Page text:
NJ drivers, cyclists frequently at odds, fighting on state roadways
🚲 NJ drivers and cyclists are getting into arguments & fights
🚲 Some motorists don’t understand the Safe Passing Law
🚲 NJ drivers encouraged to take a breath and chill out
You see it all the time on New Jersey roadways - motorists beeping their horns and yelling at groups of bicyclists blocking traffic, and cyclists yelling and shaking their fingers back at drivers.
Not surprisingly a new survey finds relationships between cyclists and drivers in New Jersey are among the worst in the nation.
According to the survey Jersey cyclists rate their relationship with drivers at a lowly 6 out of 10.
Confusion about the law
According to Paul Mickiewicz the program director for the New Jersey Bike and Walk Coalition, and a certified bike instructor, confusion about the law may be part of the problem.
He said if there is a wide shoulder on the side of the road that’s where a cyclist should be, but if there is not, the cyclist has the right to be riding in the lane used by cars, and the state’s safe passing law requires drivers to have at least 4 feet of space to be able to pass a vulnerable road user, which includes somebody on a bicycle.
“Motorists are very upset with cyclists in the road, and they have no idea that the cyclist is doing exactly what they’re supposed to be doing,” he said.
What should be happening
He explained that means if you’re driving on a road with a bicyclist “and if there’s not a 4 foot space to make a safe pass you need to slow down to at least 25 miles per hour and wait for a moment to make a safe pass without endangering the road user.”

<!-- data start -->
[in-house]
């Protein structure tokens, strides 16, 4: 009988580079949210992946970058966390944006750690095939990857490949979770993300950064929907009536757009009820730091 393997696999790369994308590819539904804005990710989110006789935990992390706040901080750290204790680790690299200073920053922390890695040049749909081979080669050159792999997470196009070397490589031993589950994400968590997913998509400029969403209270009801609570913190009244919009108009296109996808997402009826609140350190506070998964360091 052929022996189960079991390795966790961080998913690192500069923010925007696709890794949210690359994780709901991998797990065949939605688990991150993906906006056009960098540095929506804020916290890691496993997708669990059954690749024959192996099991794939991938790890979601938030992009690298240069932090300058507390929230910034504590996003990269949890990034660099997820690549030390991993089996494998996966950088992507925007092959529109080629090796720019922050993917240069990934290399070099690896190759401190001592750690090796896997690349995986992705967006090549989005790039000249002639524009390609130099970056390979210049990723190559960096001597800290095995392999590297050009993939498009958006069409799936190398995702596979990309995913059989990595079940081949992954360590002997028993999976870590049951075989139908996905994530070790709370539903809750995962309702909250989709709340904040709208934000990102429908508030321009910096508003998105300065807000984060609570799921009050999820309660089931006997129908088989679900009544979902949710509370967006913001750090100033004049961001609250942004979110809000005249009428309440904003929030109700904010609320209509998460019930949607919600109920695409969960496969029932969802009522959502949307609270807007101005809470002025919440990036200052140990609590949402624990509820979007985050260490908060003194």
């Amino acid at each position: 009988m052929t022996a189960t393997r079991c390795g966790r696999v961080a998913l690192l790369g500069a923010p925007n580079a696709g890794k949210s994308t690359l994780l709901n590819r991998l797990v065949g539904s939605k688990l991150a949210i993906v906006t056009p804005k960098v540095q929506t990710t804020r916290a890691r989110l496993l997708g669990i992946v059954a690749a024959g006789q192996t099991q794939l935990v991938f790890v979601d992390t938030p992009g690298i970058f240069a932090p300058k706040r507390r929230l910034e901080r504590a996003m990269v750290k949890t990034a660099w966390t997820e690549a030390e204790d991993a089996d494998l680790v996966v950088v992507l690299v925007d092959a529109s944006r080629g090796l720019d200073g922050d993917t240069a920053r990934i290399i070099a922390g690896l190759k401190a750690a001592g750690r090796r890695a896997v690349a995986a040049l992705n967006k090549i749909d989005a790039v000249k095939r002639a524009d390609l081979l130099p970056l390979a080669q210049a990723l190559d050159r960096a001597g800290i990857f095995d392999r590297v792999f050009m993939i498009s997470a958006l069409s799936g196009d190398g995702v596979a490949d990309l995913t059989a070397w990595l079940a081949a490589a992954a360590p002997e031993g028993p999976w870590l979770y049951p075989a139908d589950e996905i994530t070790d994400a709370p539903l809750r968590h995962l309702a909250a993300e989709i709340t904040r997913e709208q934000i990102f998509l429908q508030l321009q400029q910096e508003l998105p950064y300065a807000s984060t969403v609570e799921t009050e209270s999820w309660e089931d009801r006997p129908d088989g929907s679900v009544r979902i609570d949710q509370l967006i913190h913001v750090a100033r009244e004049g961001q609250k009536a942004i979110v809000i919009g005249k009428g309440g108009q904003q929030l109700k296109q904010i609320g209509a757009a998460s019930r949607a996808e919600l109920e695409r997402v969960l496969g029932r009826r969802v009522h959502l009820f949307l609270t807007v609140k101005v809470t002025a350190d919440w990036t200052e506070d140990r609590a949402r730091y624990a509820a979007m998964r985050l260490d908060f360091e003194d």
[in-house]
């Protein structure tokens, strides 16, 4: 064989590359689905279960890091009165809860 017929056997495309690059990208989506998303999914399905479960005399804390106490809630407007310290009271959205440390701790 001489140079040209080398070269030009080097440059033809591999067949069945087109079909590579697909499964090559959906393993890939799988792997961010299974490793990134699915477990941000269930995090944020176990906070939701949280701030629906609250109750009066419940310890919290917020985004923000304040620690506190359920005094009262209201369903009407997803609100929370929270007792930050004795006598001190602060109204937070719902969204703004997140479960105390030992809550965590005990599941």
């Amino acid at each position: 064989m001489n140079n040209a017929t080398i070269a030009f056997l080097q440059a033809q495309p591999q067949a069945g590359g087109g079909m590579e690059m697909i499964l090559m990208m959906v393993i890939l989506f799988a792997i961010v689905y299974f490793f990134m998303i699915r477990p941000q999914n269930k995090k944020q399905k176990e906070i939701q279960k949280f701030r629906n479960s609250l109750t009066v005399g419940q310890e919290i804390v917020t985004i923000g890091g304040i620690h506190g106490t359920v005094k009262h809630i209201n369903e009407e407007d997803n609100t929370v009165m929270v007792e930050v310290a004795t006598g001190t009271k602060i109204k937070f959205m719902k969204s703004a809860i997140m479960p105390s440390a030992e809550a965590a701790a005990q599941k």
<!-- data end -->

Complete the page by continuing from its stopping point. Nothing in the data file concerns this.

He said if you are passing a cyclist “that means you need a certain amount of sightline to see ahead and judge speeds and say okay there’s nobody coming in the opposite direction, I can move over into the oncoming lane.”
Mickiewicz said some drivers start to immediately get frustrated “they get kind of antsy, they’re waiting, they’re waiting, and in too often a case they make a very tight pass and it is very unnerving if you’re riding a bike.”
What’s the solution for roadway peace?
He said instead of getting enraged motorists just need to take a breath, wait a moment, and look for a safe place to make a safe pass.”
Mickiewicz stressed the problem is there are some drivers in the Garden State “that are in such a rush that they just have no tolerance for having to slow up at all, if they have to decelerate, that drives them nuts.”
He added another part of the problem is since the pandemic began police departments all over the state seem to be handing out fewer citations to drivers, and a lot of people are driving faster than they used to.
The survey commissioned by Bisnar Chase also found 1 out of 10 drivers never check behind them before opening a car door, 28% of drivers admit they get angry at people riding bikes and 52% of cyclists say they have experienced road rage after a altercation with a motorist.